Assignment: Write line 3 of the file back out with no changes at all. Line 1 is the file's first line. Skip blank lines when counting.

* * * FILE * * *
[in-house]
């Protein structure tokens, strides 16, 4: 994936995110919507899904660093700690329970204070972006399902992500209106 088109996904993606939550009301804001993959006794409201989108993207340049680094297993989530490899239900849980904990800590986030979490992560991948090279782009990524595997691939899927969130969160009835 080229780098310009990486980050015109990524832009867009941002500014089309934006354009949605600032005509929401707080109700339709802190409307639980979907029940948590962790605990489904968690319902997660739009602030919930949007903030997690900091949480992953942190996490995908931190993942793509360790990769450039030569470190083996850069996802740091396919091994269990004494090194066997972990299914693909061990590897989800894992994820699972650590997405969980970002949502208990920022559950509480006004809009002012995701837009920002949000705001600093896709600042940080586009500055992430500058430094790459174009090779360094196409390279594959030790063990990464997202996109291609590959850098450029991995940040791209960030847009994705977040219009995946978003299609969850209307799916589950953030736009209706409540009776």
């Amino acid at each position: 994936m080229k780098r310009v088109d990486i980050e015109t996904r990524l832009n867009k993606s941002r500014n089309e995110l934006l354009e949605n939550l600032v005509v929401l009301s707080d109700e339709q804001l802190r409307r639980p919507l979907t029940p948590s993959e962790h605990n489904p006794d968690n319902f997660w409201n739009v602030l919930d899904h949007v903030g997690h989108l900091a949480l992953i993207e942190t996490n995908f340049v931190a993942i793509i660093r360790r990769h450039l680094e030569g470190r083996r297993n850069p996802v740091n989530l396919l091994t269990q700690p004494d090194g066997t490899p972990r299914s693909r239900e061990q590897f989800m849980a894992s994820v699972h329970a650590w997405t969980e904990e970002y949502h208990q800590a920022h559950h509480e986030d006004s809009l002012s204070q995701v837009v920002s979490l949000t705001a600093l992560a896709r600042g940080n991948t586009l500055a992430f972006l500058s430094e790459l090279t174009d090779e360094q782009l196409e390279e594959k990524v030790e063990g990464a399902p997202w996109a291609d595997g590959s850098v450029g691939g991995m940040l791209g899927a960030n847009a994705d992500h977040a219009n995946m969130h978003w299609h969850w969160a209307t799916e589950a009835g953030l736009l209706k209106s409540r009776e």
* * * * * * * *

């Amino acid at each position: 994936m080229k780098r310009v088109d990486i980050e015109t996904r990524l832009n867009k993606s941002r500014n089309e995110l934006l354009e949605n939550l600032v005509v929401l009301s707080d109700e339709q804001l802190r409307r639980p919507l979907t029940p948590s993959e962790h605990n489904p006794d968690n319902f997660w409201n739009v602030l919930d899904h949007v903030g997690h989108l900091a949480l992953i993207e942190t996490n995908f340049v931190a993942i793509i660093r360790r990769h450039l680094e030569g470190r083996r297993n850069p996802v740091n989530l396919l091994t269990q700690p004494d090194g066997t490899p972990r299914s693909r239900e061990q590897f989800m849980a894992s994820v699972h329970a650590w997405t969980e904990e970002y949502h208990q800590a920022h559950h509480e986030d006004s809009l002012s204070q995701v837009v920002s979490l949000t705001a600093l992560a896709r600042g940080n991948t586009l500055a992430f972006l500058s430094e790459l090279t174009d090779e360094q782009l196409e390279e594959k990524v030790e063990g990464a399902p997202w996109a291609d595997g590959s850098v450029g691939g991995m940040l791209g899927a960030n847009a994705d992500h977040a219009n995946m969130h978003w299609h969850w969160a209307t799916e589950a009835g953030l736009l209706k209106s409540r009776e």